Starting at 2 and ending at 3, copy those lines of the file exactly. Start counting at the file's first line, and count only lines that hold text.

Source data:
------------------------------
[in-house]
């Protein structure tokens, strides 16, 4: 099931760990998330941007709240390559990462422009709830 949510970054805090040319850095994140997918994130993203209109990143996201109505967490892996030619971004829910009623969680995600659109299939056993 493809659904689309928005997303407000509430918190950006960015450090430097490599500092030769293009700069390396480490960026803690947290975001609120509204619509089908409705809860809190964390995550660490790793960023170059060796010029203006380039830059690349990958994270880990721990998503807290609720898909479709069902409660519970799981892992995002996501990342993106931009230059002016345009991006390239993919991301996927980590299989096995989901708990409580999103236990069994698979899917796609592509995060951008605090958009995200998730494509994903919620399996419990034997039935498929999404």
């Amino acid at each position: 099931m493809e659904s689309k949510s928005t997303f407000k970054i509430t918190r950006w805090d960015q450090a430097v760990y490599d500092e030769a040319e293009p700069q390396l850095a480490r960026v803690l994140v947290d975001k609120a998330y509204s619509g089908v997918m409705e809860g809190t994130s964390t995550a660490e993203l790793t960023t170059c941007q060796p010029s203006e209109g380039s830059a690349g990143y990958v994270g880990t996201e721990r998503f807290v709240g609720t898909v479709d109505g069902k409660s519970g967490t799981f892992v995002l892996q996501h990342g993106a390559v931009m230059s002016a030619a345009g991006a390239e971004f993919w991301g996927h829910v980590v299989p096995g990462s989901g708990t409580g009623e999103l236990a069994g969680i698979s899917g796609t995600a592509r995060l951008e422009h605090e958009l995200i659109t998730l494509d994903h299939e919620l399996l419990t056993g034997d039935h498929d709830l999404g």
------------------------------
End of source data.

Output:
């Protein structure tokens, strides 16, 4: 099931760990998330941007709240390559990462422009709830 949510970054805090040319850095994140997918994130993203209109990143996201109505967490892996030619971004829910009623969680995600659109299939056993 493809659904689309928005997303407000509430918190950006960015450090430097490599500092030769293009700069390396480490960026803690947290975001609120509204619509089908409705809860809190964390995550660490790793960023170059060796010029203006380039830059690349990958994270880990721990998503807290609720898909479709069902409660519970799981892992995002996501990342993106931009230059002016345009991006390239993919991301996927980590299989096995989901708990409580999103236990069994698979899917796609592509995060951008605090958009995200998730494509994903919620399996419990034997039935498929999404």
């Amino acid at each position: 099931m493809e659904s689309k949510s928005t997303f407000k970054i509430t918190r950006w805090d960015q450090a430097v760990y490599d500092e030769a040319e293009p700069q390396l850095a480490r960026v803690l994140v947290d975001k609120a998330y509204s619509g089908v997918m409705e809860g809190t994130s964390t995550a660490e993203l790793t960023t170059c941007q060796p010029s203006e209109g380039s830059a690349g990143y990958v994270g880990t996201e721990r998503f807290v709240g609720t898909v479709d109505g069902k409660s519970g967490t799981f892992v995002l892996q996501h990342g993106a390559v931009m230059s002016a030619a345009g991006a390239e971004f993919w991301g996927h829910v980590v299989p096995g990462s989901g708990t409580g009623e999103l236990a069994g969680i698979s899917g796609t995600a592509r995060l951008e422009h605090e958009l995200i659109t998730l494509d994903h299939e919620l399996l419990t056993g034997d039935h498929d709830l999404g």